The Argentine Proton Therapy Center (CeArP, in Spanish) is being built in Buenos Aires City as a joint work of the National Commission of Atomic Energy (CNEA, in Spanish), the University of Buenos Aires (UBA, in Spanish) and INVAP. It will be the first proton center for the treatment of cancer in the Southern Hemisphere.
The President of Argentina, Alberto Fernández, visited the construction site of the CeArP, a project led by the Argentine National Commission of Atomic Energy (CNEA, in Spanish) and the University of Buenos Aires (UBA, in Spanish), with the collaboration of INVAP, a company of the province of Río Negro.
During the tour, he was accompanied by Santiago Cafiero, Head of the Cabinet of Ministers; Carla Vizzotti, National Minister of Health; Adriana Serquis, President of CNEA; and Alberto Barbieri, Rector of the UBA; together with authorities of INVAP and the Ángel H. Roffo Institute of Oncology.
After his visit to the CeArP construction site, President Fernández reflected on “how much the health of our inhabitants needs the State. This project is a joint effort of three great institutions we are proud of, such as the UBA, INVAP and CNEA, which is devoted to the use of the atomic energy for health care.” He also stated that physicians and other professionals have already traveled abroad to learn this new technology of millimetric precision for the treatment of cancer.
For her part, CNEA president, Adriana Serquis, highlighted that “nuclear medicine is the best example of the application of nuclear energy for peaceful purposes,” an objective that CNEA has pursued for more than 70 years. “These decisions on strategic articulation among different institutions will continue to promote the idea that science and technology have to be at the service of society,” Serquis concluded.
In turn, Vizzotti explained that during the pandemic tests to detect cancer were reduced by 60% worldwide; thus, a center of this kind “will vindicate public health” and “will also significantly strengthen Argentina and the region as a whole.” Meanwhile, Barbieri celebrated the political decision of the State to launch this “project of great significance” and emphasized the importance of training experts, physicians and scientists who will take care of thousands of Argentines in their fight against cancer.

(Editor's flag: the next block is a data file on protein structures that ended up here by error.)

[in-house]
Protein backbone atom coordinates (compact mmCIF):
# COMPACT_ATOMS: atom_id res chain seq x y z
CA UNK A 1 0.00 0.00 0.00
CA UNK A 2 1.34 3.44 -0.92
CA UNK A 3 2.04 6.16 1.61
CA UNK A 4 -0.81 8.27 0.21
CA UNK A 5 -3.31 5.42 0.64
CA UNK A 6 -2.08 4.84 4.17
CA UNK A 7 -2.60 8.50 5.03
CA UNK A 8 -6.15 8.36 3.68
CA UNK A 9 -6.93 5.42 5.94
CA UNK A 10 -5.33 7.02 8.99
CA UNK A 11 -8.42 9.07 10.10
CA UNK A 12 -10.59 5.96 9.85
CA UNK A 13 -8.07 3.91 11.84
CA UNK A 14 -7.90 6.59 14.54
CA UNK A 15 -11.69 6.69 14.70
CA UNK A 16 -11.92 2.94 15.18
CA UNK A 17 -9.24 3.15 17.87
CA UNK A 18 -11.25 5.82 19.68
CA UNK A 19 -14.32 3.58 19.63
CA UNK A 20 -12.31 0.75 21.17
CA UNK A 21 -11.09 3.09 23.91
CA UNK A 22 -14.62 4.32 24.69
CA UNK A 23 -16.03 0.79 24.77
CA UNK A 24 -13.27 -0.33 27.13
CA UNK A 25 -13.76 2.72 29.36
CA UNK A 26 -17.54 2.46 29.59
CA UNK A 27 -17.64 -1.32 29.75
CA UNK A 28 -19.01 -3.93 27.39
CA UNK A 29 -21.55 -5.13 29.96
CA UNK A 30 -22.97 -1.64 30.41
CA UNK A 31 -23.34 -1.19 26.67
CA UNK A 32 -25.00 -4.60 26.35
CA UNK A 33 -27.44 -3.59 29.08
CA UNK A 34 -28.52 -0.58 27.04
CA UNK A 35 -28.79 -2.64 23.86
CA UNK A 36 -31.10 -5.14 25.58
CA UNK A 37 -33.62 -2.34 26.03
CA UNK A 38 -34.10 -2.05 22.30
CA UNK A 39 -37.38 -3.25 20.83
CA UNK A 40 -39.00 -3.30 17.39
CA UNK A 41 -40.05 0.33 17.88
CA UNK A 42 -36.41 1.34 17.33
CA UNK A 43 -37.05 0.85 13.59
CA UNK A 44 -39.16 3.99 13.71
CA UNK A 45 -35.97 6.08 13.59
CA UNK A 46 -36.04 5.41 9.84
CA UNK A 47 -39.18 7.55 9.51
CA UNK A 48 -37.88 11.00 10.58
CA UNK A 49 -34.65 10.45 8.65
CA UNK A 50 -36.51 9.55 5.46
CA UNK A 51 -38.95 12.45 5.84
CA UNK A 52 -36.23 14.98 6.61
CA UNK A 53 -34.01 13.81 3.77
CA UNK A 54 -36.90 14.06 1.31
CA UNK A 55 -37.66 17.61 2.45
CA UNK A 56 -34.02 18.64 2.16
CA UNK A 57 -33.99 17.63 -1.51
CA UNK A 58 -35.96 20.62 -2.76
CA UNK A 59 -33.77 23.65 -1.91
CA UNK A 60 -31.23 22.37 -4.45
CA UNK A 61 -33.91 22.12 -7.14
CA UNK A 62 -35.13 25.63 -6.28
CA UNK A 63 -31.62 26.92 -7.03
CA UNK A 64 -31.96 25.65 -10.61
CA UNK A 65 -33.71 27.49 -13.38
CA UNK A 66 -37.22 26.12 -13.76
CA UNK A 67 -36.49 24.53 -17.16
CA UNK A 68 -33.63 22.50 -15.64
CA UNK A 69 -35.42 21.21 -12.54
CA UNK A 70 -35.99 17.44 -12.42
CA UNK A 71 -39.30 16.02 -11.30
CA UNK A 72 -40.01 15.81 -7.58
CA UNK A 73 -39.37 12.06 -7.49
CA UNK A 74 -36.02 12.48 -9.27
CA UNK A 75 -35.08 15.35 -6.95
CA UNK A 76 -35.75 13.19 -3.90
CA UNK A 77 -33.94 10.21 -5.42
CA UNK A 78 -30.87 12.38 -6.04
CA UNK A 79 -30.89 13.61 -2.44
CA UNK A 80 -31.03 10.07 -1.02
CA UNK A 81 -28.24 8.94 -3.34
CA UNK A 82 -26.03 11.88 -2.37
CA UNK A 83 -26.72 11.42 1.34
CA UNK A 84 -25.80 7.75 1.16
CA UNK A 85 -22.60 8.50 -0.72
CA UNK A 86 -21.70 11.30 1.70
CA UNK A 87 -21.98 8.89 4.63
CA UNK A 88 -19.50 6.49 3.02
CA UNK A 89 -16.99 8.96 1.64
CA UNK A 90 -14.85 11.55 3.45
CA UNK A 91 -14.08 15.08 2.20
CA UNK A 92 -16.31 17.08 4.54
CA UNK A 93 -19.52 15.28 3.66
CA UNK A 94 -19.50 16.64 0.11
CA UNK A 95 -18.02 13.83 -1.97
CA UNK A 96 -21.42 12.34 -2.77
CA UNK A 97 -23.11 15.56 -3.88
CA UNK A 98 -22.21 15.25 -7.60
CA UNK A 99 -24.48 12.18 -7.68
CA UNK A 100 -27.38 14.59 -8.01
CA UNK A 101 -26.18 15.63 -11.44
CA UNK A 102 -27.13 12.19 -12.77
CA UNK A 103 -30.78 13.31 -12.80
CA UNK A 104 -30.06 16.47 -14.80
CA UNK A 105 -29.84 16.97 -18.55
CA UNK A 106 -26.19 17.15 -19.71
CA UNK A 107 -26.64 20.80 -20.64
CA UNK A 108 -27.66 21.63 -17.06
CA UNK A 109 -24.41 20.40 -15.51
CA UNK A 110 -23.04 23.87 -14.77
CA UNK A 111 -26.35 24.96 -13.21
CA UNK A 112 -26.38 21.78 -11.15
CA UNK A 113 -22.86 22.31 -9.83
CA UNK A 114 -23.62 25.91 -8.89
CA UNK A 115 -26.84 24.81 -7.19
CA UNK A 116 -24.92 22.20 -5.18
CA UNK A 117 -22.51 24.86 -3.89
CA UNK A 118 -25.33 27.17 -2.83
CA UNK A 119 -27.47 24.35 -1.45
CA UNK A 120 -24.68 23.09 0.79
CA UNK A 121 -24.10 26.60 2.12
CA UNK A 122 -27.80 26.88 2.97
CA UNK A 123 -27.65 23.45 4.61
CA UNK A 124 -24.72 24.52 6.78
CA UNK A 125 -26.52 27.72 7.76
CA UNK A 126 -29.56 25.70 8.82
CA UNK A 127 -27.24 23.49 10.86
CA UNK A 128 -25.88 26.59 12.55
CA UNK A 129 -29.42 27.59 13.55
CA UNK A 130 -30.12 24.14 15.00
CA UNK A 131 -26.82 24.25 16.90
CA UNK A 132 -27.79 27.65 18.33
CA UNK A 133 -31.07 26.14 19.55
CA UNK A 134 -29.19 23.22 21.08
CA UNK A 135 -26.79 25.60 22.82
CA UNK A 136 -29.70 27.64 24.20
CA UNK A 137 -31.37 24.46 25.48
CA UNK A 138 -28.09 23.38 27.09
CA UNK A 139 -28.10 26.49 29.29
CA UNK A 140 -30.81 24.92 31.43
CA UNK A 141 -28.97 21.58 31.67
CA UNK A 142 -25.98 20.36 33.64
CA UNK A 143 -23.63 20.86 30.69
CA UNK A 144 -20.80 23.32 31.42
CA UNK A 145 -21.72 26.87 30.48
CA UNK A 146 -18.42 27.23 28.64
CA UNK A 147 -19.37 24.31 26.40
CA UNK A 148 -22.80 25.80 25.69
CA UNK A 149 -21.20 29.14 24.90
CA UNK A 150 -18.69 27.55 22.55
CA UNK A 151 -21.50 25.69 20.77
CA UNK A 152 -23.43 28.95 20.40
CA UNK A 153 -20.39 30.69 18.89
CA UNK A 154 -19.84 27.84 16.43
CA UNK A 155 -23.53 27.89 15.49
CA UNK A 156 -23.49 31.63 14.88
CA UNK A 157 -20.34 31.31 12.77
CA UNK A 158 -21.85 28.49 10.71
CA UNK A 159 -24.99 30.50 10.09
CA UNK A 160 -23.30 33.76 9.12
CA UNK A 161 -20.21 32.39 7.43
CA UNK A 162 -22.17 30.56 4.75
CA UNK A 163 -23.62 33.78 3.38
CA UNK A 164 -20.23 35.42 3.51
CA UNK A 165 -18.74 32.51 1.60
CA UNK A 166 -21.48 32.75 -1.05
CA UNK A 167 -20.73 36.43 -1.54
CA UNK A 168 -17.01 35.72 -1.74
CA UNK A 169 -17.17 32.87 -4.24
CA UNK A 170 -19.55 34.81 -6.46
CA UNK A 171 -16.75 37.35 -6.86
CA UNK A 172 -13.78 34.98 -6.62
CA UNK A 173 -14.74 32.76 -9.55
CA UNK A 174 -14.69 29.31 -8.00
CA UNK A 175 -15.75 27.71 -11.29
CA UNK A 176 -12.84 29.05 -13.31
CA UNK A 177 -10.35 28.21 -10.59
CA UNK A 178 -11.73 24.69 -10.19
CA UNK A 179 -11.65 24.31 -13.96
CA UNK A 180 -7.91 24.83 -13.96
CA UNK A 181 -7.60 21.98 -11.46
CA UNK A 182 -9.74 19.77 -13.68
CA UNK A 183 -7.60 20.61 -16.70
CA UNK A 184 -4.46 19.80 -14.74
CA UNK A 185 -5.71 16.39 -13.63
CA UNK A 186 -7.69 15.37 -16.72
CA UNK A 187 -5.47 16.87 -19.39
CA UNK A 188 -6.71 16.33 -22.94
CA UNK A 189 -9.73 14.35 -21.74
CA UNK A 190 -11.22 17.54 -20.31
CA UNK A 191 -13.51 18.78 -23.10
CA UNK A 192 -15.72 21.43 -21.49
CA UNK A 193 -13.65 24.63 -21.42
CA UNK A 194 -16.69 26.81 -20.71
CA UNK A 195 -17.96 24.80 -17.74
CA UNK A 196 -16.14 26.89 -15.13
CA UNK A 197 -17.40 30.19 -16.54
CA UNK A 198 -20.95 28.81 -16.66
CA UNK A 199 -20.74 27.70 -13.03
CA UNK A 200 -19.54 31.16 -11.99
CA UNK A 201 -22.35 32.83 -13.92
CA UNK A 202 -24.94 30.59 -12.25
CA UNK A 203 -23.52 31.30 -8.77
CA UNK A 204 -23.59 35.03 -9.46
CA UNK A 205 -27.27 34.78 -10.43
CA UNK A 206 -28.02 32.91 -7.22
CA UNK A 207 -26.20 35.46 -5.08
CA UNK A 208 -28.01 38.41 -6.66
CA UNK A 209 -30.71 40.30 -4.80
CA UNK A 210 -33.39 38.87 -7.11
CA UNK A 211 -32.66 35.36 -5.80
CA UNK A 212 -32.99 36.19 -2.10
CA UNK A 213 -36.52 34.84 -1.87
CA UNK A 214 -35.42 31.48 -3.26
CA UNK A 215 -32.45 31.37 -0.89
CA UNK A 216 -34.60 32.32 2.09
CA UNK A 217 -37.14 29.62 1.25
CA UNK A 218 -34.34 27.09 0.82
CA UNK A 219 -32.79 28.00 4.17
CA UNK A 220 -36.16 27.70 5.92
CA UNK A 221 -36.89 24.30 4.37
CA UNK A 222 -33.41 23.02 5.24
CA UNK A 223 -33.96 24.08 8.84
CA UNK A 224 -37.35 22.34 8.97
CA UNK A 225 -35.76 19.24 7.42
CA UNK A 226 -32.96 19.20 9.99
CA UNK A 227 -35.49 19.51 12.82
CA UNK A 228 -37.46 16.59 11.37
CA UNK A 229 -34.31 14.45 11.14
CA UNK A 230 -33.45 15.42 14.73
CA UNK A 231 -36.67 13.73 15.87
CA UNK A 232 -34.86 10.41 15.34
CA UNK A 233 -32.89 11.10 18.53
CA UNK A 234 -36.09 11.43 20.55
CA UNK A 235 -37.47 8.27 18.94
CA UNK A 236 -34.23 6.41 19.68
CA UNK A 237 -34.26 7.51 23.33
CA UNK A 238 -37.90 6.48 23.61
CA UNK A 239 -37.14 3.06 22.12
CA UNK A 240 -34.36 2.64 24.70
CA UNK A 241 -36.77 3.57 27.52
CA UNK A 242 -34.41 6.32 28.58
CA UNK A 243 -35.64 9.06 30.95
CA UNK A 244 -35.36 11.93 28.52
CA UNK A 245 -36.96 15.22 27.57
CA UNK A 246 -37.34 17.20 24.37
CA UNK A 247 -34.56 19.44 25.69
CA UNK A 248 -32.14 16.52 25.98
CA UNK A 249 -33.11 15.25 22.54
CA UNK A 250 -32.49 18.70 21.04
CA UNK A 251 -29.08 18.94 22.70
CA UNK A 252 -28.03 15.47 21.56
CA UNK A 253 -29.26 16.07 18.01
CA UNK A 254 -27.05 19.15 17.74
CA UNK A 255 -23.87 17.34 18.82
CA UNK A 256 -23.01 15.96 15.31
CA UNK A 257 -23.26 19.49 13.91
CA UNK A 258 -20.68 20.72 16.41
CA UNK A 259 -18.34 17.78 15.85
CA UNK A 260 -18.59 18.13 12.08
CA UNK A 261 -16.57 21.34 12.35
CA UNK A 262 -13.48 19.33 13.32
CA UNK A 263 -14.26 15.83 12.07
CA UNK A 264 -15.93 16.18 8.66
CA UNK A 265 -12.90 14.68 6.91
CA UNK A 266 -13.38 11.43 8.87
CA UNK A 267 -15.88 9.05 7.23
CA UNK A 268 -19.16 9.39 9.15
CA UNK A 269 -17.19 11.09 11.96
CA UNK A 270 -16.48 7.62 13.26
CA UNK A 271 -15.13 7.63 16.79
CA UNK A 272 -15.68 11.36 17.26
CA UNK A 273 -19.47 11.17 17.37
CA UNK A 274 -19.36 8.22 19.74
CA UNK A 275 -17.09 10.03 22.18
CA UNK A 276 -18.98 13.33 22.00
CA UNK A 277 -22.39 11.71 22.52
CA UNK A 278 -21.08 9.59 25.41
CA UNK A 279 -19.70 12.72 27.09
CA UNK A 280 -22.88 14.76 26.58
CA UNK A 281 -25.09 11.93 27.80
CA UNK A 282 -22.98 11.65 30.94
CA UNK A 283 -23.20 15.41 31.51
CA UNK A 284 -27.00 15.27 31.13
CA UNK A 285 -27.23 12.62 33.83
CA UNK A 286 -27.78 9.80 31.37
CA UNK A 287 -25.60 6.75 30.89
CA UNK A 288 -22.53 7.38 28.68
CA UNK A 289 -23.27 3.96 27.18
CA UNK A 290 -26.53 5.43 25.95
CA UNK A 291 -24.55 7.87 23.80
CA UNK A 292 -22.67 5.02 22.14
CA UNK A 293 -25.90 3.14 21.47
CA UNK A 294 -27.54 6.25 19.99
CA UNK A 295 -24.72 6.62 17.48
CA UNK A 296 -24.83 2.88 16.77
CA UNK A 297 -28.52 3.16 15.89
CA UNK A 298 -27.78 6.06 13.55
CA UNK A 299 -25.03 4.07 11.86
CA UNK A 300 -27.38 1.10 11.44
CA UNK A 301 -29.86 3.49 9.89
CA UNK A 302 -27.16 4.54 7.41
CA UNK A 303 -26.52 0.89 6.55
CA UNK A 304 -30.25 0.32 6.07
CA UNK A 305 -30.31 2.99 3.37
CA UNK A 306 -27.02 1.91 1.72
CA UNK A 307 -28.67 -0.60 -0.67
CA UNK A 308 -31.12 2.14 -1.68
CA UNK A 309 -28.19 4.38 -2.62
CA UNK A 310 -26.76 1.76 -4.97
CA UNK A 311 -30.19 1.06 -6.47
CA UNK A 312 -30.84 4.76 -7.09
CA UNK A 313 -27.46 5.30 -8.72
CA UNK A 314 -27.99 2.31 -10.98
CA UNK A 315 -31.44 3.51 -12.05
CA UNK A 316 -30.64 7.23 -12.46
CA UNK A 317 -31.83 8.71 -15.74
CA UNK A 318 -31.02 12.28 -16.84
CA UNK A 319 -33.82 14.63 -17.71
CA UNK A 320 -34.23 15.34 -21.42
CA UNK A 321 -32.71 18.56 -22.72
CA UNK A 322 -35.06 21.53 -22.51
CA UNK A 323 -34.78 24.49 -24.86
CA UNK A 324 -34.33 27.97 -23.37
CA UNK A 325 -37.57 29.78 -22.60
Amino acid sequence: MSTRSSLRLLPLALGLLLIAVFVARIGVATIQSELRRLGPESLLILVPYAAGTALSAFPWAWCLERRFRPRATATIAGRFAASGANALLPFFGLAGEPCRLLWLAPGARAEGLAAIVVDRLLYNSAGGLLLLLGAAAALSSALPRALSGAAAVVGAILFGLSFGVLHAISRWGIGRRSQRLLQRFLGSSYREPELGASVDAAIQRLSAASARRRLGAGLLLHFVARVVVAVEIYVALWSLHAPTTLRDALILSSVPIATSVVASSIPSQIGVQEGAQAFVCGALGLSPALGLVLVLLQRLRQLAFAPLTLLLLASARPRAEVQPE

A cyclotron —the most important machine in the system— and several parts associated with proton transport recently arrived to the country from Belgium. Together with other state-of-the art equipment, they will be installed in the nearly eight thousand square-meter facility that is being built next to the Nuclear Diagnosis Center Foundation (FCDN, in Spanish) and opposite the Ángel H. Roffo Institute of Oncology, with which the CeArP will be closely related for the integral care and support of patients with cancer.
The CeArP —that will then be the first institute of its kind in Argentina and Latin America— will be divided in two clinical treatments sectors: with protons and photons. It will also include the Laboratory for Research and Development in Proton Therapy (LAIDEP, in Spanish) aimed at promoting research, development and human resources training activities. Besides, it will be able to offer services to the industry, such as satellite components assessment, among others.
What is proton therapy?
It is one of the modalities used in radiotherapy to treat different oncological diseases, especially tumors that are difficult to access. Because of its precision, it is considered the most advanced form of radiotherapy, since the proton beams used leave most of its energy in the tumor and preserve the adjacent healthy tissues, thus enhancing the patients’ quality of life.
Proton therapy is particularly appropriate when treatment options are limited. It also has specific benefits in the treatment of children with cancer. For this reason, CeArP professionals will work in close clinical collaboration with Prof. Dr. Juan P. Garrahan pediatric hospital.
Cutting-edge technology for the whole country
Nowadays, only 20 countries in the world have this cancer-fighting technology. The CeArP will make up-to-date proton therapy technology available throughout the Southern Cone for the first time, becoming part of the public health system and the network of Nuclear Medicine and Radiotherapy Centers of the country under the responsibility of the CNEA, the main institution implementing the National Nuclear Medicine Plan. This plan brings together the largest research groups in Boron Neutron Capture Therapy (BNCT), radioisotope production for the whole country and the region, and the training of specialized human resources through institutes linked to national public universities.
National Commission of Atomic Energy